At some point after retirement, we may start questioning what to do with our free time. We may have accomplished some anticipated travel and hobby plans and crossed a few items off our bucket lists.
But now we sense a need to do something more and may need to develop a new perspective on our world and how we fit into it. What’s our purpose? Pre-retirement experiences may help provide some focus, but they may be inadequate to incorporate new ideas and opportunities into our lives. We may need a new vision — helped by gratitude and mindfulness — to guide us through this stage.
A good way to start this process is to reflect on our gratitude for what we have, and not focus on what we don’t. “Appreciating the world around us from the moment we wake up until the moment we go to sleep is a skill to be learned and incorporated into daily living,” James Firman, Ed.D. and Susan Stiles, Ph.D. wrote in their 2018 “Aging Mastery Playbook.” “It is the starting point of aging both masterfully and gracefully.”
Gratitude has shown to have a strong correlation with good health and wellbeing, not only for ourselves but for those around us. People with higher levels of gratitude are typically more socially connected and better able to handle stress. It can help us develop better attitudes in good times and bad.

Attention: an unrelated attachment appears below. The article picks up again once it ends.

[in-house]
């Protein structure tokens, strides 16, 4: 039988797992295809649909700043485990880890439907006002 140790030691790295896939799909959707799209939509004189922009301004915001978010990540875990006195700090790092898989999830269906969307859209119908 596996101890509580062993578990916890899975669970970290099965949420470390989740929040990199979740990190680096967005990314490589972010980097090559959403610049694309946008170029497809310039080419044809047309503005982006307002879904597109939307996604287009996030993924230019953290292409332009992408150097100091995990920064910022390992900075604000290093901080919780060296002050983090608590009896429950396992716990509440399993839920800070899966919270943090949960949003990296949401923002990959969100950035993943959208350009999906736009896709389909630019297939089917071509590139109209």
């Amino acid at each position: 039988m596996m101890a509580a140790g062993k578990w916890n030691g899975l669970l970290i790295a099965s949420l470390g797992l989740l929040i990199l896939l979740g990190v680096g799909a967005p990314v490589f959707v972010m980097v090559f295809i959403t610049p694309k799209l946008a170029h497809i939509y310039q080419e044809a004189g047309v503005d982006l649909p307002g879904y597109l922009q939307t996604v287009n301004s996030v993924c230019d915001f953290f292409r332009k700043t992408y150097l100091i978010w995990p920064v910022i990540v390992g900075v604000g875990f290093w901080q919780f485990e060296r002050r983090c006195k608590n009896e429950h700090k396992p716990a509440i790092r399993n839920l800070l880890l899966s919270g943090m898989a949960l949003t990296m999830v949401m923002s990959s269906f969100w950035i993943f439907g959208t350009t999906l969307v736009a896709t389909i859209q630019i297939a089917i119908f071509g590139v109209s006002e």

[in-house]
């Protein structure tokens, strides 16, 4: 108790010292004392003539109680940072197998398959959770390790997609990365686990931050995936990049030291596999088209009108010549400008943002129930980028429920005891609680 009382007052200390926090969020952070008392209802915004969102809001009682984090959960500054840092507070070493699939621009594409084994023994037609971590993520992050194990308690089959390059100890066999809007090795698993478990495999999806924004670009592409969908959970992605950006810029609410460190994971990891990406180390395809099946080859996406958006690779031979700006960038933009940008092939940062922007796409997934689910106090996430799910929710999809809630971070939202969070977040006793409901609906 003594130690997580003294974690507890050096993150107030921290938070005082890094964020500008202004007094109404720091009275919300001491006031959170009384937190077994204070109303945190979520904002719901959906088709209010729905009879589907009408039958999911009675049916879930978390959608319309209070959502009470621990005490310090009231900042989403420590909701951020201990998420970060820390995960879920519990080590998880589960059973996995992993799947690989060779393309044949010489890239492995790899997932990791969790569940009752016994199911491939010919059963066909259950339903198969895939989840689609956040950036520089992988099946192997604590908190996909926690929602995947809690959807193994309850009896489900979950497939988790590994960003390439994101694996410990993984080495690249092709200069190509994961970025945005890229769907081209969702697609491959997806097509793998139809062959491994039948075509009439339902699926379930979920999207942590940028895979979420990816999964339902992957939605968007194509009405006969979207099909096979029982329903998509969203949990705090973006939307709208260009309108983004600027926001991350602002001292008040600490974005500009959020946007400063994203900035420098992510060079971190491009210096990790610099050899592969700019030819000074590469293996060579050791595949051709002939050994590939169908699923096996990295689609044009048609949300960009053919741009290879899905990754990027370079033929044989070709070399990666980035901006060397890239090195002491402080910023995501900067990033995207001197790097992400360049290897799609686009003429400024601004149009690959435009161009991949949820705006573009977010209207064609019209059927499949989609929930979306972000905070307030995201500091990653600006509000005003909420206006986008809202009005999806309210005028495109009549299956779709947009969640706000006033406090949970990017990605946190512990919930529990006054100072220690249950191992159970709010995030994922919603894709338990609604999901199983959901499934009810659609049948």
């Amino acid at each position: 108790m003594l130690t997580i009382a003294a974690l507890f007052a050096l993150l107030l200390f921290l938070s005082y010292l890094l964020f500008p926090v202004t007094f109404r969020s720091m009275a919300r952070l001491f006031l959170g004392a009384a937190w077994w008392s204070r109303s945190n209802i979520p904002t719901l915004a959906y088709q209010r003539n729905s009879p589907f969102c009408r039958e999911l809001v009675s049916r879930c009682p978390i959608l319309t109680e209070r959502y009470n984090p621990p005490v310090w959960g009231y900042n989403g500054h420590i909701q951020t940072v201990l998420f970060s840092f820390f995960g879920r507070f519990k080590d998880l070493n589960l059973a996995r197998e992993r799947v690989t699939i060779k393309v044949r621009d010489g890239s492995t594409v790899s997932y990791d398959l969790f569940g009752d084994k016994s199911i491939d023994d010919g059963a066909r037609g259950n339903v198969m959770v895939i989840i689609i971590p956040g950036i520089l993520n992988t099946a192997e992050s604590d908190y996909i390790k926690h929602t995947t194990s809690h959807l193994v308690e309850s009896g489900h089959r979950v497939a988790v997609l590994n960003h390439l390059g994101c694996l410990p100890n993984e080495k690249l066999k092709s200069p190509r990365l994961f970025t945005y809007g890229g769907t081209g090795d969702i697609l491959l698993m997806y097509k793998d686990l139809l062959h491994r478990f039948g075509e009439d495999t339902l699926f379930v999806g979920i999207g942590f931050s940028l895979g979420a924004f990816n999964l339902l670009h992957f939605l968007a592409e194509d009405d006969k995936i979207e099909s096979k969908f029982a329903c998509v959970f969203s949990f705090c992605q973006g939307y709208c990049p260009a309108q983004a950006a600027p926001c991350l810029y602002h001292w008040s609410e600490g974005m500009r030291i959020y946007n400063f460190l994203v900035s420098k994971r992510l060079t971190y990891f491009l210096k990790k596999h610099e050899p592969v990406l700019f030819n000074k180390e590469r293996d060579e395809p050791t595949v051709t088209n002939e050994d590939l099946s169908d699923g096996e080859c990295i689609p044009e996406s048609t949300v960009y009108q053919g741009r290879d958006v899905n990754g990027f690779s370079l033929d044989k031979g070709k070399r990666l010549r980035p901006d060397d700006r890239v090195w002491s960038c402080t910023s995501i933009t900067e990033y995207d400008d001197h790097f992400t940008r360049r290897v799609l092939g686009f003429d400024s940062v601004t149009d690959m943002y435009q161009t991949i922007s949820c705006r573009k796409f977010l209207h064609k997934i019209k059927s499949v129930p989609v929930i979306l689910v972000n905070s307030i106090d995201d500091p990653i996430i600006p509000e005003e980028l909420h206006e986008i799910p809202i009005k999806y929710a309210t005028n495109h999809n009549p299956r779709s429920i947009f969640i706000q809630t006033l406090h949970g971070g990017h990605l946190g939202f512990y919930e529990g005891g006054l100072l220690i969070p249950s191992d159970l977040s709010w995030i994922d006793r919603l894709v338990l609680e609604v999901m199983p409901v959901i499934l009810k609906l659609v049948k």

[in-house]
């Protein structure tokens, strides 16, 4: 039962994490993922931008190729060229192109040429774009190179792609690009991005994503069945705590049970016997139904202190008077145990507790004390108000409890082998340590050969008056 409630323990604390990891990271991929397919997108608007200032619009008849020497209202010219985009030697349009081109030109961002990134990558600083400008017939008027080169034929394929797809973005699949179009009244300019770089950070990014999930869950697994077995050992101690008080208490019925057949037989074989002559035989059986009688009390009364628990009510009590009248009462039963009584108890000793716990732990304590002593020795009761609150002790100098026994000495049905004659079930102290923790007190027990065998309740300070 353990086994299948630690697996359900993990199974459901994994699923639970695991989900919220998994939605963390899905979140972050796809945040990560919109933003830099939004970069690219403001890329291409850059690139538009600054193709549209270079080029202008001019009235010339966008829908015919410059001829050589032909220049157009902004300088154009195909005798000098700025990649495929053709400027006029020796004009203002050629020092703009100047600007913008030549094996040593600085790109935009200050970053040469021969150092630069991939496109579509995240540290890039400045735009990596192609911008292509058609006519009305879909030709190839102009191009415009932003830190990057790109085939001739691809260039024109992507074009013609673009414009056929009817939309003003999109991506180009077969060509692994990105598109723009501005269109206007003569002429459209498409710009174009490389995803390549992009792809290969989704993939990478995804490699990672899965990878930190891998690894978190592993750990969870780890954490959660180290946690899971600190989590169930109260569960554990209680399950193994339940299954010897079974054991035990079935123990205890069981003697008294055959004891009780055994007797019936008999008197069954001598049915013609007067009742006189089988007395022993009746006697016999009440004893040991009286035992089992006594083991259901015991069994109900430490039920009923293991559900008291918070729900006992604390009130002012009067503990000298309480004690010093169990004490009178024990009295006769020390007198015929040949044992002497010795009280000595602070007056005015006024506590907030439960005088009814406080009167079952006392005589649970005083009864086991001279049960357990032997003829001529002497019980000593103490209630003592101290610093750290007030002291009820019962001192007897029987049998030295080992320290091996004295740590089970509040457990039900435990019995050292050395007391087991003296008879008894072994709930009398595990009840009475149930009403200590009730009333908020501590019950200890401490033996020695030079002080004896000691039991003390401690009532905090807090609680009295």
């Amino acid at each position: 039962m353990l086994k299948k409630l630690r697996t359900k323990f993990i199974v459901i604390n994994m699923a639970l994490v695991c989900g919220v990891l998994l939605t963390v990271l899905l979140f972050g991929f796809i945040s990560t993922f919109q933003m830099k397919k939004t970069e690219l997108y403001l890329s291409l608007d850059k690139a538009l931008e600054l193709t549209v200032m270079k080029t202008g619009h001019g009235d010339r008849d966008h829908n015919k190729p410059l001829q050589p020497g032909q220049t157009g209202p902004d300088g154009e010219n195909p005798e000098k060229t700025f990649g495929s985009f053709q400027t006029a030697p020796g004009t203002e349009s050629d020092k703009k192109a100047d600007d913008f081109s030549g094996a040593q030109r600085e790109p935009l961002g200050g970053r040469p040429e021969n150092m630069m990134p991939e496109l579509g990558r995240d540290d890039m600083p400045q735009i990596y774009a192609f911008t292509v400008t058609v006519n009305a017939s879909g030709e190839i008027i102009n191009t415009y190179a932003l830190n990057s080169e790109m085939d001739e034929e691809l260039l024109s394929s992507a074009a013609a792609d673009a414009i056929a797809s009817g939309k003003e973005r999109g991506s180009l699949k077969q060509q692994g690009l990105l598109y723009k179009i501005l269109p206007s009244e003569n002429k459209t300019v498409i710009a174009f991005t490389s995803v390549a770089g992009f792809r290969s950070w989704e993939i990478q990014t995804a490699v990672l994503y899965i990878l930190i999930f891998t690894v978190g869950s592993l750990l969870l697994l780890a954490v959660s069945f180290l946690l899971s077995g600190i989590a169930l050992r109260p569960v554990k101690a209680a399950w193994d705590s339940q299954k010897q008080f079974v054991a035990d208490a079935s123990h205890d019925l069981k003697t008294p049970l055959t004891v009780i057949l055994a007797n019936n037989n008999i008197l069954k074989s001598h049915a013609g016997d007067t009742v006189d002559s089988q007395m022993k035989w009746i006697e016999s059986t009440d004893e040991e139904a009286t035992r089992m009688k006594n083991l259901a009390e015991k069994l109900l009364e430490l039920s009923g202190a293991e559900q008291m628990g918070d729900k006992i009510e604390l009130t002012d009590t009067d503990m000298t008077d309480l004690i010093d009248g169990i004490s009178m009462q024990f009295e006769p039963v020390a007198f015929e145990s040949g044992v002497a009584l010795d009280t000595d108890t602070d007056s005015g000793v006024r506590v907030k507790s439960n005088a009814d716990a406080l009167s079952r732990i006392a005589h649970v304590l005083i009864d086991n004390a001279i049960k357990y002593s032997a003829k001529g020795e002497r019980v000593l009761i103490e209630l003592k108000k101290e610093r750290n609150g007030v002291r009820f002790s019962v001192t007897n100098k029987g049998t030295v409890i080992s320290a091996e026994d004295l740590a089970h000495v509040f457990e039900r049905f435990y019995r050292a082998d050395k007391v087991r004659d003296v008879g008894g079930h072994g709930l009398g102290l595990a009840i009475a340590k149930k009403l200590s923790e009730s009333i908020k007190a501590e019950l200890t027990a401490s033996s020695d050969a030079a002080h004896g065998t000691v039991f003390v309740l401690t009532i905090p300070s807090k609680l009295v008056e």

Mastering gratitude and mindfulness techniques help us build positive habits, reverse negative habits, improve our decision-making ability and gain more autonomy over our lives. These steps can start us on the path to better control the direction of our lives so that every day can be more meaningful and enjoyable.
Most of us know to take care of our bodies, but we may not think so much about exercising our minds beyond daily crossword puzzles and memory-boosting games. Mindfulness can contribute many health benefits, including reducing isolation, depression or pain. So, how do we achieve it?
• Through meditation, focus on being intensely aware of what you’re sensing and feeling in the moment, without interpretation or judgment. Get absorbed in daily activities, like cooking or working on a hobby.
• Practice mindfulness by paying attention, living in the moment, accepting yourself and by focusing on your breathing. Techniques can be easily repeated, become automatic and improve your memory.
• Physical activity offers an opportunity to spend time fully engaged and promotes carrying that mindfulness into other areas of life.
Source: Mayo Clinic
Ron Smith is a Maricopa resident and an aging-in-place advocate. He is a member of the Age-Friendly Maricopa Advisory Committee, a member of the Maricopa Senior Coalition and a certified Aging-in-Place specialist.
This item appears in the May issue of InMaricopa magazine.